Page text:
Behavioural disorders found in autism are linked to various genetic changes. Researchers at Hector Institute for Translational Brain Research (HITBR) discovered a new molecular factor causing this. Normally, the MYT1L transcription factor preserves nerve cells’ molecular identity. But when it’s switched off genetically in human cells or mice, it causes autism symptoms and functional changes. By using a drug that obstructs sodium channels in cell membranes, the consequences of MYT1L failure can be undone and the behavioural and functional issues in mice can be reduced.
The Hector Institute for Translational Brain Research (HITBR) is a joint institution of the Central Institute of Mental Health (ZI), the German Cancer Research Center (DKFZ) and the Hector Foundation II.
Disorders from the autism spectrum (ASD, autism spectrum disorders) are not only manifested by impairments in social interaction, communication, and interest formation and by stereotypical behaviour patterns. This is often accompanied by other abnormalities such as epilepsy or hyperactivity.
Scientists are intensively searching for the molecular abnormalities that contribute to this complex developmental disorder. A multitude of genetic factors that influence the molecular programs of the nerve cells has already been linked to the development of autism.
Moritz Mall from the Hector Institute for Translational Brain Research (HITBR) has long been researching the role of the protein MYT1L in various neuronal diseases. The protein is a so-called transcription factor that decides which genes are active in the cell and which are not. Almost all nerve cells in the body produce MYT1L throughout their entire life span.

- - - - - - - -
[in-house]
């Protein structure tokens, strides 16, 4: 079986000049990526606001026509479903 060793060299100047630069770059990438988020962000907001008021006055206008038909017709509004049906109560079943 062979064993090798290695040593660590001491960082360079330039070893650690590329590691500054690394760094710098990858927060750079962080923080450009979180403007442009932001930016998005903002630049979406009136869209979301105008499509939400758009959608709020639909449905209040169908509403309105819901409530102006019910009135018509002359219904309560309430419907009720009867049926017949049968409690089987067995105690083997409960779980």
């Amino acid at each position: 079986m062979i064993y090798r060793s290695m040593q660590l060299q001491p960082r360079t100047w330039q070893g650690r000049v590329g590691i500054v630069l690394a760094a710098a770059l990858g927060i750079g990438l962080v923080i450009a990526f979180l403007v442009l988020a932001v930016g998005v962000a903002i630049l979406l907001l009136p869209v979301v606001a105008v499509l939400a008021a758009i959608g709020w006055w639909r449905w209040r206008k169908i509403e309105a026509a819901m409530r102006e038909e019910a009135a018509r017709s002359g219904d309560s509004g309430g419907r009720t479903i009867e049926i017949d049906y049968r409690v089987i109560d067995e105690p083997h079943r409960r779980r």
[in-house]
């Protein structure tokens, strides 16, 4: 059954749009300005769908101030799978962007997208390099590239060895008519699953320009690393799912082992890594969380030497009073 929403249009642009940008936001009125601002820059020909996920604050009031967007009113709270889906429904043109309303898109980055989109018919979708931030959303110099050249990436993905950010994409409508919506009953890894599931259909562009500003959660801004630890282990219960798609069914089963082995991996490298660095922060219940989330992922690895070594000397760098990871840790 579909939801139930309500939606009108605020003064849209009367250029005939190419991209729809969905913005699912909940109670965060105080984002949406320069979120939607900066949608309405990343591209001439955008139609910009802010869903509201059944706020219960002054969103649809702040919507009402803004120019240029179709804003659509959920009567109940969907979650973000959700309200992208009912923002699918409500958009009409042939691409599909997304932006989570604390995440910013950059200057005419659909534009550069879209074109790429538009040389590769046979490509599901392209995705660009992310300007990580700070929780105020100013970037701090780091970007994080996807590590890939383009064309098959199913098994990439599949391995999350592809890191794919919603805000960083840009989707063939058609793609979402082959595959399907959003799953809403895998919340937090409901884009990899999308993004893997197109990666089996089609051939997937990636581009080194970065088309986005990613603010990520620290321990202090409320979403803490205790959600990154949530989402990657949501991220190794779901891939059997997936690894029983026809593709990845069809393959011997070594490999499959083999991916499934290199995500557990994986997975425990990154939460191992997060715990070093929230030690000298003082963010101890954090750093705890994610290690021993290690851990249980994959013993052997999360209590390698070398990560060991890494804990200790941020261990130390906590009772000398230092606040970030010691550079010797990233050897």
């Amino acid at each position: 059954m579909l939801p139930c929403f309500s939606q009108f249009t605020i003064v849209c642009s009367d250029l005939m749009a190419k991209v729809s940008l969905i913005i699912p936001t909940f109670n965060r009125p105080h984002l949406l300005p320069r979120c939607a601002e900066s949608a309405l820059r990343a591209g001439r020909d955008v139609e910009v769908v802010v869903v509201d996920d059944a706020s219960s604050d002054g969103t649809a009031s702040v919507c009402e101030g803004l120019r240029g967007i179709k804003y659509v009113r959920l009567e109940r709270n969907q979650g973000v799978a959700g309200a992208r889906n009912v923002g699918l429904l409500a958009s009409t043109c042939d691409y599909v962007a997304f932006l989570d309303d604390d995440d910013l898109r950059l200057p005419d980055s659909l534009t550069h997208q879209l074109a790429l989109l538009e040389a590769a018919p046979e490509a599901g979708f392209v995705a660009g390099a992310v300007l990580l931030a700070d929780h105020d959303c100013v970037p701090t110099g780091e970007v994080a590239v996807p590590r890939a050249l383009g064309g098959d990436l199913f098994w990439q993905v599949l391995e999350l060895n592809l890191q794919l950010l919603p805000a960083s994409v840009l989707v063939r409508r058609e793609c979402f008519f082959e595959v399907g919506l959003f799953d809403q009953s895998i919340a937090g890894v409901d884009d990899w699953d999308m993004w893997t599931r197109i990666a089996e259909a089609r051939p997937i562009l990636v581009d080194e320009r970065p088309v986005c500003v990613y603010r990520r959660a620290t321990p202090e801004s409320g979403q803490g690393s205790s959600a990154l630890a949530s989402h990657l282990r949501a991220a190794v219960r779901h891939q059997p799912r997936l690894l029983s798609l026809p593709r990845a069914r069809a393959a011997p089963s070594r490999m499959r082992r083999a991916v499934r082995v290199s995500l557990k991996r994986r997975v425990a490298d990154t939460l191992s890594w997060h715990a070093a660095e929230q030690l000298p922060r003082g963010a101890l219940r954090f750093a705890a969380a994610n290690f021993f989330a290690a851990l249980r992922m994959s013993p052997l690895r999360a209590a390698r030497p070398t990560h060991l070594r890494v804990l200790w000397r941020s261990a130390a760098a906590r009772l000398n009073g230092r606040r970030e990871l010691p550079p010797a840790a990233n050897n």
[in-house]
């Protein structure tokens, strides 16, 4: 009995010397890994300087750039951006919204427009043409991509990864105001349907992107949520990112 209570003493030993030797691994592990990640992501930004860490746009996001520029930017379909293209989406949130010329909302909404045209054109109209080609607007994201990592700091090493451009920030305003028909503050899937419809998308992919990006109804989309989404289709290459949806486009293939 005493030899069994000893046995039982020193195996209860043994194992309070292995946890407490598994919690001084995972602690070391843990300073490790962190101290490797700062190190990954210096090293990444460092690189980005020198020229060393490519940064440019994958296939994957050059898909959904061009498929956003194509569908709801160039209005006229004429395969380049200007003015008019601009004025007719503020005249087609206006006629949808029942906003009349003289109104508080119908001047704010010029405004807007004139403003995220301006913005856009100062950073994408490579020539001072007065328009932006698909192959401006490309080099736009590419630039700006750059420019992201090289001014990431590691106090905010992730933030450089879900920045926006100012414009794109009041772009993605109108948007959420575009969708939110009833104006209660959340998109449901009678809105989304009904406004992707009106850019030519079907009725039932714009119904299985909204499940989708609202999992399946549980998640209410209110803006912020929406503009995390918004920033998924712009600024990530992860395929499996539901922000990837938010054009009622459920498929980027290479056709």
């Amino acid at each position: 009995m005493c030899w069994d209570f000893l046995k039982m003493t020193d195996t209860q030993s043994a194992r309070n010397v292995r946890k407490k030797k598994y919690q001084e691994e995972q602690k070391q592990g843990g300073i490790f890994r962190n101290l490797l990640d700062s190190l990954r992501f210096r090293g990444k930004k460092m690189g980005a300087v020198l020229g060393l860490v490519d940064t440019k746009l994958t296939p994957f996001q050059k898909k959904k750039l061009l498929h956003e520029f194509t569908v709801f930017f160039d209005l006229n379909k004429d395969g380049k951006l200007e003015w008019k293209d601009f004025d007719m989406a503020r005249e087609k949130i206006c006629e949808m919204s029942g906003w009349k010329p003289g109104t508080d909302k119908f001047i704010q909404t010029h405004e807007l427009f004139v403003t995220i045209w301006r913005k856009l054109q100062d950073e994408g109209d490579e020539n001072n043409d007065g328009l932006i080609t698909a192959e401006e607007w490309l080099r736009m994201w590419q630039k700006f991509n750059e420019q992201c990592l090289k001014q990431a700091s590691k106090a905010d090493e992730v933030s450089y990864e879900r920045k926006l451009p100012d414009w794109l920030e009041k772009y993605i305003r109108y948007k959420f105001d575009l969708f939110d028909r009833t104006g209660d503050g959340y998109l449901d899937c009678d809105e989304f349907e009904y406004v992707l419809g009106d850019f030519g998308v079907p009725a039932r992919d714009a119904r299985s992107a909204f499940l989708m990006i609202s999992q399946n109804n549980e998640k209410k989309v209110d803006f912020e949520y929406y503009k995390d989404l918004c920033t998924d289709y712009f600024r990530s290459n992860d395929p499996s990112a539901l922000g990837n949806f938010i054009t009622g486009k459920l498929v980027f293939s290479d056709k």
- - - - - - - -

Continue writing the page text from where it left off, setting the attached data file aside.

Mall had already shown a few years ago that MYT1L protects the identity of nerve cells by suppressing other developmental pathways that programme a cell towards muscle or connective tissue, for example. Mutations in MYT1L have been found in several neurological diseases, such as schizophrenia and epilepsy, but also in brain malformations. In their current work, which is funded by the European Research Council ERC, Mall and his team examined the exact role of the “guardian of neuronal identity” in the development of an ASD. To do this, they genetically switched off MYT1L – both in mice and in human nerve cells that had been derived from reprogrammed stem cells in the laboratory.
The loss of MYT1L led to electrophysiological hyperactivation in mouse and human neurons and thus impaired nerve function. Mice lacking MYT1L suffered from brain abnormalities, such as a thinner cerebral cortex. The animals also showed several ASS-typical behavioural changes such as social deficits or hyperactivity.
What was particularly striking about the MYT1L-deficient neurons was: They produced an excess of sodium channels that are normally mainly restricted to the heart muscle cells. These pore-shaped proteins allow sodium ions to pass through the cell membrane and are thus crucial for electrical conductivity and thus also for the functioning of the cells. If a nerve cell produces too many of these channel proteins, electrophysiological hyperactivation can be the result.
In clinical medicine, drugs that block sodium channels have been used for a long time. These include the agent lamotrigine, which is supposed to prevent epileptic seizures. When MYT1L-deficient nerve cells were treated with lamotrigine, their electrophysiological activity returned to normal. In mice, the drug was even able to curb ASD-associated behaviours such as hyperactivity.
“Apparently, drug treatment in adulthood can alleviate brain cell dysfunction and thus counteract the behavioural abnormalities typical of autism; even after the absence of MYT1L has already impaired brain development during the developmental phase of the organism,” explained Moritz Mall. However, the results are still limited to studies in mice; clinical studies in patients with disorders from the ASD spectrum have not yet been conducted. The first clinical studies are in the early planning phase.